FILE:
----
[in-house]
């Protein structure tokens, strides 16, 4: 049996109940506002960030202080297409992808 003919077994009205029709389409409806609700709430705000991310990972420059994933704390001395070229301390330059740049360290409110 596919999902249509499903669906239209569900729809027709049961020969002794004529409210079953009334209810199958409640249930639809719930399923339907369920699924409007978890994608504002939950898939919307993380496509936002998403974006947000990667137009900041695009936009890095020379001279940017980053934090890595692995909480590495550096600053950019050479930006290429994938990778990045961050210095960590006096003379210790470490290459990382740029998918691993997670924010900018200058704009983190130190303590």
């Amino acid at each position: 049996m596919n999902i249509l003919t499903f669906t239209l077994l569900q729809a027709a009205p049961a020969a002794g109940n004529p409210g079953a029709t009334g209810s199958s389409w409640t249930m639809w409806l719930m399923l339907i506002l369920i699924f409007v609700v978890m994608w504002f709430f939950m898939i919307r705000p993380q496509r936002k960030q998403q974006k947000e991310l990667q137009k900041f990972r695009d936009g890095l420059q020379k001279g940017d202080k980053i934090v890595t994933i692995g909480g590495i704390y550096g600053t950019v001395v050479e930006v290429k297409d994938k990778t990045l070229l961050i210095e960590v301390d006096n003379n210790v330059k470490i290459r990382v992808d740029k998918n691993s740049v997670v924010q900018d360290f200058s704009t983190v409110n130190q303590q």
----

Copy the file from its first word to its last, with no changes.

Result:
[in-house]
């Protein structure tokens, strides 16, 4: 049996109940506002960030202080297409992808 003919077994009205029709389409409806609700709430705000991310990972420059994933704390001395070229301390330059740049360290409110 596919999902249509499903669906239209569900729809027709049961020969002794004529409210079953009334209810199958409640249930639809719930399923339907369920699924409007978890994608504002939950898939919307993380496509936002998403974006947000990667137009900041695009936009890095020379001279940017980053934090890595692995909480590495550096600053950019050479930006290429994938990778990045961050210095960590006096003379210790470490290459990382740029998918691993997670924010900018200058704009983190130190303590």
């Amino acid at each position: 049996m596919n999902i249509l003919t499903f669906t239209l077994l569900q729809a027709a009205p049961a020969a002794g109940n004529p409210g079953a029709t009334g209810s199958s389409w409640t249930m639809w409806l719930m399923l339907i506002l369920i699924f409007v609700v978890m994608w504002f709430f939950m898939i919307r705000p993380q496509r936002k960030q998403q974006k947000e991310l990667q137009k900041f990972r695009d936009g890095l420059q020379k001279g940017d202080k980053i934090v890595t994933i692995g909480g590495i704390y550096g600053t950019v001395v050479e930006v290429k297409d994938k990778t990045l070229l961050i210095e960590v301390d006096n003379n210790v330059k470490i290459r990382v992808d740029k998918n691993s740049v997670v924010q900018d360290f200058s704009t983190v409110n130190q303590q």